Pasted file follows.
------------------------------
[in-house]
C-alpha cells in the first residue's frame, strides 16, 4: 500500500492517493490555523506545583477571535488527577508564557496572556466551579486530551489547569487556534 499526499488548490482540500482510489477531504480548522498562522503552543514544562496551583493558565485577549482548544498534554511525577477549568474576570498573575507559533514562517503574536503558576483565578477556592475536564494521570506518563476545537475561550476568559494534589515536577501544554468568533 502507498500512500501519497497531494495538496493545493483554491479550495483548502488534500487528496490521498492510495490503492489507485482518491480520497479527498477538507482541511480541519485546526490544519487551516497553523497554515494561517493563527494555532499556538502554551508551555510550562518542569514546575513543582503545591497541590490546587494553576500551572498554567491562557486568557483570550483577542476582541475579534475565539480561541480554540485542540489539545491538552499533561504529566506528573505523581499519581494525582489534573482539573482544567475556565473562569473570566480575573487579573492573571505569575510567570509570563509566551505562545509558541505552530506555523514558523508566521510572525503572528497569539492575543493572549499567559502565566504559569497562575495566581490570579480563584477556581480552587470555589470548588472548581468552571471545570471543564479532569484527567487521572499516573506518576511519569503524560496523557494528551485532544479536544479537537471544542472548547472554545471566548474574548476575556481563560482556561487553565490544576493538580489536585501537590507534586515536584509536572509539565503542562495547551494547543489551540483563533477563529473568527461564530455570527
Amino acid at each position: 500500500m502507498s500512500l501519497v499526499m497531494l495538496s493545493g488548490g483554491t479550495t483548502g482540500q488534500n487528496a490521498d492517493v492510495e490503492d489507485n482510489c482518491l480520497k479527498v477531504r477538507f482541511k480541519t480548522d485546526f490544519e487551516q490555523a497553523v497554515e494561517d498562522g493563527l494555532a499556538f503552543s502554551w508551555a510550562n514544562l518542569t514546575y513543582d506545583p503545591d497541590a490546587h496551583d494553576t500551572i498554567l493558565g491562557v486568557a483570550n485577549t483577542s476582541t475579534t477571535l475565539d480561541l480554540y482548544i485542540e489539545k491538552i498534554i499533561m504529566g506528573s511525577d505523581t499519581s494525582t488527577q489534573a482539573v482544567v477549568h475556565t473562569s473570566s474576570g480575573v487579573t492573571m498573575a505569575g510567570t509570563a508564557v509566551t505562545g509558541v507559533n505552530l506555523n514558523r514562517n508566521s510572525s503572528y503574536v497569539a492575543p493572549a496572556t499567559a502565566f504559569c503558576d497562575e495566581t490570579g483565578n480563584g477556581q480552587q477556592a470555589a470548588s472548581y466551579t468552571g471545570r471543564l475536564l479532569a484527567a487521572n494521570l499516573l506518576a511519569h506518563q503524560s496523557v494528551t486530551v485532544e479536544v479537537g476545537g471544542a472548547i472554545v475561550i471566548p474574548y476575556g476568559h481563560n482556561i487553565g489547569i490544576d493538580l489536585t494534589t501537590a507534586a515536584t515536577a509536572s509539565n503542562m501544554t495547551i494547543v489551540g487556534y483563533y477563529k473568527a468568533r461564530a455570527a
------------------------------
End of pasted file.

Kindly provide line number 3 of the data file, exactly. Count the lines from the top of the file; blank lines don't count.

Amino acid at each position: 500500500m502507498s500512500l501519497v499526499m497531494l495538496s493545493g488548490g483554491t479550495t483548502g482540500q488534500n487528496a490521498d492517493v492510495e490503492d489507485n482510489c482518491l480520497k479527498v477531504r477538507f482541511k480541519t480548522d485546526f490544519e487551516q490555523a497553523v497554515e494561517d498562522g493563527l494555532a499556538f503552543s502554551w508551555a510550562n514544562l518542569t514546575y513543582d506545583p503545591d497541590a490546587h496551583d494553576t500551572i498554567l493558565g491562557v486568557a483570550n485577549t483577542s476582541t475579534t477571535l475565539d480561541l480554540y482548544i485542540e489539545k491538552i498534554i499533561m504529566g506528573s511525577d505523581t499519581s494525582t488527577q489534573a482539573v482544567v477549568h475556565t473562569s473570566s474576570g480575573v487579573t492573571m498573575a505569575g510567570t509570563a508564557v509566551t505562545g509558541v507559533n505552530l506555523n514558523r514562517n508566521s510572525s503572528y503574536v497569539a492575543p493572549a496572556t499567559a502565566f504559569c503558576d497562575e495566581t490570579g483565578n480563584g477556581q480552587q477556592a470555589a470548588s472548581y466551579t468552571g471545570r471543564l475536564l479532569a484527567a487521572n494521570l499516573l506518576a511519569h506518563q503524560s496523557v494528551t486530551v485532544e479536544v479537537g476545537g471544542a472548547i472554545v475561550i471566548p474574548y476575556g476568559h481563560n482556561i487553565g489547569i490544576d493538580l489536585t494534589t501537590a507534586a515536584t515536577a509536572s509539565n503542562m501544554t495547551i494547543v489551540g487556534y483563533y477563529k473568527a468568533r461564530a455570527a